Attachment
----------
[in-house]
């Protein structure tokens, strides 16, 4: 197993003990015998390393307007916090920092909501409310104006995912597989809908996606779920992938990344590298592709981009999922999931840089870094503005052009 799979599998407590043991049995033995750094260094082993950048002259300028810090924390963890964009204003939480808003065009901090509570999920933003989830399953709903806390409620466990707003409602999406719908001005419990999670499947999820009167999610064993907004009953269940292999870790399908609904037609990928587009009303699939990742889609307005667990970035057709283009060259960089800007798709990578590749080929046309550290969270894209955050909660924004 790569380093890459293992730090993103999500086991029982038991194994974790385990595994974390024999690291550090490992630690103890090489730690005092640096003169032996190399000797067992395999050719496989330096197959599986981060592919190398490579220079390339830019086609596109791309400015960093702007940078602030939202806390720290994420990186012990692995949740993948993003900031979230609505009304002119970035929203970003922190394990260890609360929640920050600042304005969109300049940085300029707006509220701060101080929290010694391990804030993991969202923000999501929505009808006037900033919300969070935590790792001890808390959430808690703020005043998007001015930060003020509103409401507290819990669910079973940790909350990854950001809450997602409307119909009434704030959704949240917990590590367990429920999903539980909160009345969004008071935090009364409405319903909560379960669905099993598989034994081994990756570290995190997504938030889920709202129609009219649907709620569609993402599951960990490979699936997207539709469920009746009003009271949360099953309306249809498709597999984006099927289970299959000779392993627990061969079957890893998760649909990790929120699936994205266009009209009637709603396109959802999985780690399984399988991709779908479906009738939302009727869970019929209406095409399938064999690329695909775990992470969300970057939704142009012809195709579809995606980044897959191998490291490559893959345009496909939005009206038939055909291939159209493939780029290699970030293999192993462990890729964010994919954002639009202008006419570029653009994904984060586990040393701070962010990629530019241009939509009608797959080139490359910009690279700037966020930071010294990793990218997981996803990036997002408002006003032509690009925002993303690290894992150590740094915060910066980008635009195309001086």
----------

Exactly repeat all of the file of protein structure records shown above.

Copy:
[in-house]
């Protein structure tokens, strides 16, 4: 197993003990015998390393307007916090920092909501409310104006995912597989809908996606779920992938990344590298592709981009999922999931840089870094503005052009 799979599998407590043991049995033995750094260094082993950048002259300028810090924390963890964009204003939480808003065009901090509570999920933003989830399953709903806390409620466990707003409602999406719908001005419990999670499947999820009167999610064993907004009953269940292999870790399908609904037609990928587009009303699939990742889609307005667990970035057709283009060259960089800007798709990578590749080929046309550290969270894209955050909660924004 790569380093890459293992730090993103999500086991029982038991194994974790385990595994974390024999690291550090490992630690103890090489730690005092640096003169032996190399000797067992395999050719496989330096197959599986981060592919190398490579220079390339830019086609596109791309400015960093702007940078602030939202806390720290994420990186012990692995949740993948993003900031979230609505009304002119970035929203970003922190394990260890609360929640920050600042304005969109300049940085300029707006509220701060101080929290010694391990804030993991969202923000999501929505009808006037900033919300969070935590790792001890808390959430808690703020005043998007001015930060003020509103409401507290819990669910079973940790909350990854950001809450997602409307119909009434704030959704949240917990590590367990429920999903539980909160009345969004008071935090009364409405319903909560379960669905099993598989034994081994990756570290995190997504938030889920709202129609009219649907709620569609993402599951960990490979699936997207539709469920009746009003009271949360099953309306249809498709597999984006099927289970299959000779392993627990061969079957890893998760649909990790929120699936994205266009009209009637709603396109959802999985780690399984399988991709779908479906009738939302009727869970019929209406095409399938064999690329695909775990992470969300970057939704142009012809195709579809995606980044897959191998490291490559893959345009496909939005009206038939055909291939159209493939780029290699970030293999192993462990890729964010994919954002639009202008006419570029653009994904984060586990040393701070962010990629530019241009939509009608797959080139490359910009690279700037966020930071010294990793990218997981996803990036997002408002006003032509690009925002993303690290894992150590740094915060910066980008635009195309001086």